Montag, 21. März 2016

Kurt Weill - Symphonies Nos. 1 and 2 - Lady In The Dark

A student of Busoni, Kurt Weill wasn't just the tunesmith of "The Threepenny Opera." In a tangy, neo-classical style, the German composer wrote two symphonies, a violin concerto and a string quartet. This disc features the symphonies, plus a "Symphonic Nocturne" arranged from his 1940 Broadway show "Lady in the Dark."
The piquant reeds and whistle-worthy tunes of Weill's Brechtian theater masterpieces are apparent in his symphonies, especially the Second, of 1934. For his EMI recording, Mariss Jansons had the Berlin Philharmonic bite into the Second with pre-war edginess. While not ignoring the spirit of Stravinsky in both symphonies, Marin Alsop has her English orchestra caress the music more, bringing out its almost erotic allure.

While he left as extensive and as significant an output of stage-works as any composer active during the first half of the twentieth century, the contribution of Kurt Weill to orchestral and instrumental genres was largely restricted to his formative years as a composer from 1918 to 1924. Although he had attempted opera in several unfinished and now lost projects during and after the first World War, Weill’s earliest major works are a String Quartet (1918), a Suite for Orchestra (1919) and a Cello Sonata (1920). Yet an urge towards more concrete expression was inevitable in the social climate of post-war Germany, with political left and right fighting for supremacy as the country moved shakily towards a republic. Something of this turmoil can be gauged from the Symphony Weill completed in 1921, but which remained unperformed – and was for many years thought lost or destroyed before being located, surprisingly, in an Italian convent – until 1956.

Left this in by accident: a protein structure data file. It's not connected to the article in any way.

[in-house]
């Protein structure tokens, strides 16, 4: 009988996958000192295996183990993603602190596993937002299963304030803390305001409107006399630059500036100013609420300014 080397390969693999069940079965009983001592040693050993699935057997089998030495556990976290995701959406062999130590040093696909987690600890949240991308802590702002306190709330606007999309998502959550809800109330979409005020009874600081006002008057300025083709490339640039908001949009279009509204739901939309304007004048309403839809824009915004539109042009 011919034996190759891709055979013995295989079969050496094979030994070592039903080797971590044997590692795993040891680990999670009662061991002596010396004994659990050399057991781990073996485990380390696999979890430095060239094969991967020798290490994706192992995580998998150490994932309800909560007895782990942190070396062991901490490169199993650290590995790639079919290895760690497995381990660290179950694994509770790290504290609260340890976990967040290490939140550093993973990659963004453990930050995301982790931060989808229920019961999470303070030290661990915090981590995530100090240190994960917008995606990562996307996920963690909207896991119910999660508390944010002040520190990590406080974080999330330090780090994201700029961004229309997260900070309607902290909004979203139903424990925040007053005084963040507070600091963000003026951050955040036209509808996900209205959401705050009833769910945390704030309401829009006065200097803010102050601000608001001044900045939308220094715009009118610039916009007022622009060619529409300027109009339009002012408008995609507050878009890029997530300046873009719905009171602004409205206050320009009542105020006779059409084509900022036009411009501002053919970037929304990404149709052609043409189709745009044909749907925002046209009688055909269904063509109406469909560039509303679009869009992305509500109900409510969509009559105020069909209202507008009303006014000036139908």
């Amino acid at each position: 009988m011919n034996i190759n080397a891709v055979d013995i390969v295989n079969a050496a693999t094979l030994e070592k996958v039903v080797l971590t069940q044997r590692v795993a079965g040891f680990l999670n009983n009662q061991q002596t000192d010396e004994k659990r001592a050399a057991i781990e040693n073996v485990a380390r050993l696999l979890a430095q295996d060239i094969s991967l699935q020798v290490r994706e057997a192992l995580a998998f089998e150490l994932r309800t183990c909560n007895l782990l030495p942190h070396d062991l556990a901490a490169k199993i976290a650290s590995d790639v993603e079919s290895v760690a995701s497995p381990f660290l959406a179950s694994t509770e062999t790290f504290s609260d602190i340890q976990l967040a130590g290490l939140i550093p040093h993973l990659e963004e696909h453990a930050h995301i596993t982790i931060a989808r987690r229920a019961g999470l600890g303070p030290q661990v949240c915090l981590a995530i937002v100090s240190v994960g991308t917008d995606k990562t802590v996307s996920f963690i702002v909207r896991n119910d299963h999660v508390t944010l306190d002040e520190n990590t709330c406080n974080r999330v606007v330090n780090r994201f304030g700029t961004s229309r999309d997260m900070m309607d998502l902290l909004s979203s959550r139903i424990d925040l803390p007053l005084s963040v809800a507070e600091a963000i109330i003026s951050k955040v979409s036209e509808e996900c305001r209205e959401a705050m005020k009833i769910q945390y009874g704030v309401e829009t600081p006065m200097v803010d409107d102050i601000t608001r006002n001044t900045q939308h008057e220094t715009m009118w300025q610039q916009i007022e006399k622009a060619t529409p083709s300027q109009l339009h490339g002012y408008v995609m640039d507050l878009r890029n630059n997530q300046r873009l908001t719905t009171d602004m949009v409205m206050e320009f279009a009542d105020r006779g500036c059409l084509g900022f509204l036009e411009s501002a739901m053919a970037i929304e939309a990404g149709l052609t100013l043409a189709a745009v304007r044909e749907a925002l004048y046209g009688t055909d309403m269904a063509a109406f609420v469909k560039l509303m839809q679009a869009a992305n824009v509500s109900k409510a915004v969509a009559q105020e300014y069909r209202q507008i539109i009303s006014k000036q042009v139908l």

"An intriguing musical side-glance at Kurt Weill's output. The First Symphony, from 1921, was written at the time when Weill was studying with Busoni. The Second, from 1934, is a much stronger work: it was premiered by Bruno Walter in Amsterdam and is well worth hearing. Marin Alsop and her doughty Bournemouth ensemble play with tremendous spirit, thrillingly recorded."

The disc concludes with "Lady in the Dark: Symphonic Nocturne", a concert suite of familiar tunes from Weill´s American period, arranged by Robert Russell Bennett, that provide a diverting departure from the dark and unrelenting march of history that has come before.

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